Sympathetic later extension has not altered the original character of the building, and extensions have been carefully designed with detailing derived from the original building. The building exploits its natural setting with a discreet form and carefully controlled internal and external vistas.
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History of Stirling University Art Collection
The tradition of collecting art goes back to the founding of the University in 1967 when Professor Tom Cottrell was the first Principal. A scientist by training, he came from an artistic background and had very clear ideas about art and its place in society. He felt that art should be part of the everyday experience at the University and it is his philosophy that has been driving and inspiring the university to keep on collecting and showing exciting art to the public ever since.
It was this philosophy that prompted the early decision to budget for works of art to enhance the developing campus and 1% of the cost of each new building was earmarked for art to decorate it in the first phase of University building.
In these early days site specific works were commissioned and an excellent example of this is the wall mounted steel sculptural panel by Mary Martin which was originally commissioned for the Pathfoot Dining Room and now hangs in the Crush Hall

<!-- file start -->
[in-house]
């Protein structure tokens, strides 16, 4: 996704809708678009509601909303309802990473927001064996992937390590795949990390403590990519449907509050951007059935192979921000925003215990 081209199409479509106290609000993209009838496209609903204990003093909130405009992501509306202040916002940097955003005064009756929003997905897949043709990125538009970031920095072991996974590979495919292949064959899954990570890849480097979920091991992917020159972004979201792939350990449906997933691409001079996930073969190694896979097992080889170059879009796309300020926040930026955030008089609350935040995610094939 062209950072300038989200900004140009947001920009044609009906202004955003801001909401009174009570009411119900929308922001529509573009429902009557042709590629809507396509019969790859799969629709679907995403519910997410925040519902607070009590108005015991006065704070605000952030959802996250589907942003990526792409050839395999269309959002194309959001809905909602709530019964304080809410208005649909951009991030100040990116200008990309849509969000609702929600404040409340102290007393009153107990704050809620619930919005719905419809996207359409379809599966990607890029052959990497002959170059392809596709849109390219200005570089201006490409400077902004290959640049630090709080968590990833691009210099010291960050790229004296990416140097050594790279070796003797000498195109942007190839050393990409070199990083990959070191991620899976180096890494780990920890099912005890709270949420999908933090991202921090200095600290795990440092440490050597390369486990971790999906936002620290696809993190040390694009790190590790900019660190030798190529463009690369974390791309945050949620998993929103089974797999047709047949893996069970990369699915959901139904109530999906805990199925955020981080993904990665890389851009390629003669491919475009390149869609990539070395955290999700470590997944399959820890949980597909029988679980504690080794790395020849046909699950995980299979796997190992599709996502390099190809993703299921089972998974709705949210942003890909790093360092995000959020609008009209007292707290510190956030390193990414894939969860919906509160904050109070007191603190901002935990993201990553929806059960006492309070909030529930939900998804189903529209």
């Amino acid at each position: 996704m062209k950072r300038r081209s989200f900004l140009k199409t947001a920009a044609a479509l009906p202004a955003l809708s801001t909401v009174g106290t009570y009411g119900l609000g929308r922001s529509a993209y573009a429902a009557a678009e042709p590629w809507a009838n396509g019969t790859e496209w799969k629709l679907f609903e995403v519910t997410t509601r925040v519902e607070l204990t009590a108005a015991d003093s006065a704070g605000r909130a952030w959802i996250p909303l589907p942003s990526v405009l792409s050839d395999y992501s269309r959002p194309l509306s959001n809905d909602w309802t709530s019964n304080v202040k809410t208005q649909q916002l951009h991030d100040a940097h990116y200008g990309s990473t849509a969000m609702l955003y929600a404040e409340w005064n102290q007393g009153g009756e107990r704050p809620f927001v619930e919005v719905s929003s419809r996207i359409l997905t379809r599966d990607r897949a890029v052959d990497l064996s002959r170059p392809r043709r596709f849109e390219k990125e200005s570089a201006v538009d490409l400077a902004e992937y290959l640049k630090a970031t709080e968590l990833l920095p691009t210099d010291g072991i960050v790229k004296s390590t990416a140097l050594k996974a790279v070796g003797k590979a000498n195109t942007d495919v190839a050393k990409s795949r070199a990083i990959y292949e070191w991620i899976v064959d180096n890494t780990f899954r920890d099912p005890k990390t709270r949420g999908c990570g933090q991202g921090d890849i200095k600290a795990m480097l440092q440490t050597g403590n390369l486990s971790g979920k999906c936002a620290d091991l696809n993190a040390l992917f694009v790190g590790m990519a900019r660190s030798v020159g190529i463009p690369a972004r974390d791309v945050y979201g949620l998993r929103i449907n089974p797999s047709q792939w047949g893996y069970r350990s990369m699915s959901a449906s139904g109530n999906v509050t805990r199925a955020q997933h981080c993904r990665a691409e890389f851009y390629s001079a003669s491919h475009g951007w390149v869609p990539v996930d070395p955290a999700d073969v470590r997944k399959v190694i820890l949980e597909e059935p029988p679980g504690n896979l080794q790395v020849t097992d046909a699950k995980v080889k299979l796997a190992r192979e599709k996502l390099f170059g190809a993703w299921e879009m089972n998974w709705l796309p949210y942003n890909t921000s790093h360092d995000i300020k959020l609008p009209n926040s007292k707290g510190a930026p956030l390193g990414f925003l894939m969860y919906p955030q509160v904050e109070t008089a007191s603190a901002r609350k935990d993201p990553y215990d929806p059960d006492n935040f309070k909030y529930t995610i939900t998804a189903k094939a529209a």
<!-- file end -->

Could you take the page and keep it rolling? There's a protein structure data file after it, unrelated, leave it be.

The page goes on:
Pathfoot was the first building designed and built for the University of Stirling and from its inception was meant to house all the new institution's needs before the rest of the campus, the social and teaching buildings and the rest of the residences, was completed. Pathfoot was completed in time for the opening semester in 1967, less than a year after ground was broken. Part of its success was due to the unique prefabricated building system developed by the practice which could be assembled in any order and the floor was not dependent on the framing system. This innovation was a milestone in construction terms for the Edinburgh practice and would influence their design and building process at Aberdeen and Edinburgh airports.
Stirling University was the only "New University" to be built in Scotland and was part of the wider government agenda to develop and expand tertiary education near small urban centres across the UK. Stirling was chosen along with Sussex, Warwick, Kent, York, Essex, Lancaster, East Anglia, all of which were set in parkland. The planning and design of Stirling University benefited from being conceived in the later 1960s once lessons of the first university schemes had been learned. For example, at Stirling, the perceived elitist agenda of the first schemes modelled on the Oxbridge formula of cloisters and segregated social and departmental areas (as pre-conceived by a master-plan), had expanded to a completely flexible, non-rigid set of buildings which could accommodate shifting patterns of inter-departmental teaching and allow for more casual social interaction among the student population.